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Our client, a not for profit organisation providing care and accommodation services for the elderly was owed over £30k including interest by Ethel.  When Ethel died her son Nigel acted in the role of executor but without obtaining an official grant of probate.  Naughty Nigel helped himself to Ethel’s money but did not pay the liabilities owed by her estate.  Liabilities should be paid before distributions to beneficiaries.

Nigel failed to co-operate with our client and for a long time instead attempted to blame a third party  – the local authority.  He assumed the authority should be responsible for paying our client.  The local authority was adamant that was incorrect. That was probably because Nigel was also suspected to have benefited from the proceeds of the sale of Ethel’s home during her lifetime, money he spent on work to his own property.  Our client was caught in the middle in the situation.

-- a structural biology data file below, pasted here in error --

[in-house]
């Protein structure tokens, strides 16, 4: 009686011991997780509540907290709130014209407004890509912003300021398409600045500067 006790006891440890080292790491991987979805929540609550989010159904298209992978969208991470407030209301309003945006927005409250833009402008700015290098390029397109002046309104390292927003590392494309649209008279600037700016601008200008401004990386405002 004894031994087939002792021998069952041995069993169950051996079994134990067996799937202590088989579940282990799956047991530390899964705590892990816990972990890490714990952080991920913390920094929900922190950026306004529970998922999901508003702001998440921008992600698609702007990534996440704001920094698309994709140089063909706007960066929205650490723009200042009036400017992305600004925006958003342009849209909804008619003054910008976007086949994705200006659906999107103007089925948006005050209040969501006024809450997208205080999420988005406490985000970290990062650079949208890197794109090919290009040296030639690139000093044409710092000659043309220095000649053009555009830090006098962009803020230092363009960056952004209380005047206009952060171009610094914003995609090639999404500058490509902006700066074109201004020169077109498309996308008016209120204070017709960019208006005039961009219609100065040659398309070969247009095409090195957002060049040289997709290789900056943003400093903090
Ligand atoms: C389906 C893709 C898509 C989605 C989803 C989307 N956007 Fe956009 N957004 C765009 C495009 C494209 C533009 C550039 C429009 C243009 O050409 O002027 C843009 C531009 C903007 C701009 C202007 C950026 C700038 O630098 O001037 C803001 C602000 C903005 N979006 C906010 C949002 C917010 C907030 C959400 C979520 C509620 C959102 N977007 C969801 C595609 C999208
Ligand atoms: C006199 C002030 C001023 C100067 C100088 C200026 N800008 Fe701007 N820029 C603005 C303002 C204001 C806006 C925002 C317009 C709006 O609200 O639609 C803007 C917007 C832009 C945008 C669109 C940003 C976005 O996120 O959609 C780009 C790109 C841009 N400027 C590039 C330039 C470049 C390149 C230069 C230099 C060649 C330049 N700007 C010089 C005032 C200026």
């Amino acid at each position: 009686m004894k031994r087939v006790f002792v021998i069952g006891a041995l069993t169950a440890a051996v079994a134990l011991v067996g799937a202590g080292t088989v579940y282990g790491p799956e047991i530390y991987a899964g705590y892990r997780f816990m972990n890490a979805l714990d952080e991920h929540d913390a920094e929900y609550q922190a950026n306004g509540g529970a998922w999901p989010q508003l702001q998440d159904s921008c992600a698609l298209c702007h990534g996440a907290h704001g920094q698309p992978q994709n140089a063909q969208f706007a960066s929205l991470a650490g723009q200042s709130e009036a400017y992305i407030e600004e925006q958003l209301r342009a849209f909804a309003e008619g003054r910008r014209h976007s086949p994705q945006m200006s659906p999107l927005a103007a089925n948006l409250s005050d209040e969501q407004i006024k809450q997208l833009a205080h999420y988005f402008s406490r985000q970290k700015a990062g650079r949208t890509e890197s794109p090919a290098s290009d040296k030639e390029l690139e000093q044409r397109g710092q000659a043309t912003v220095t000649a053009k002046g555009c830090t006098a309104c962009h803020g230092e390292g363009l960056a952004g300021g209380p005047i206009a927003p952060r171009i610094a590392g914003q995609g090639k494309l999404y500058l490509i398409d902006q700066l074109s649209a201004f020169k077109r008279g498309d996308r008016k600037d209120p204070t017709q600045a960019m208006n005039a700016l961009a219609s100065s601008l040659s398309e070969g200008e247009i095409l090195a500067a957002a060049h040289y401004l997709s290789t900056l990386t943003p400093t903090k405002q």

Nigel would not recognise that Ethel (her estate) contractually was responsible for the payment and it was a separate matter for Nigel to resolve the issues he had with the authority.

How we helped

The deadlock was broken by pursuit of an Insolvent Estate Administration Order offering a springboard option to put under the spotlight the dealings Nigel had with Ethel’s money.


This type of petition is routinely served upon the executor responsible for the estate but in this case because the evasive Nigel (who was also frequently out of the country) had not obtained an official grant of probate an extra layer of complication arose.  This was overcome by simultaneous application to gain authorisation to serve the petition on Nigel and for the service method to be via post and email.


The deadlock was broken, Nigel engaged legal representatives and faced up to the matter he had long ignored.  He was keen to avoid his previous actions being scrutinised and agreed to make payment in full to our client plus costs.

– Names changed for anonymity reasons.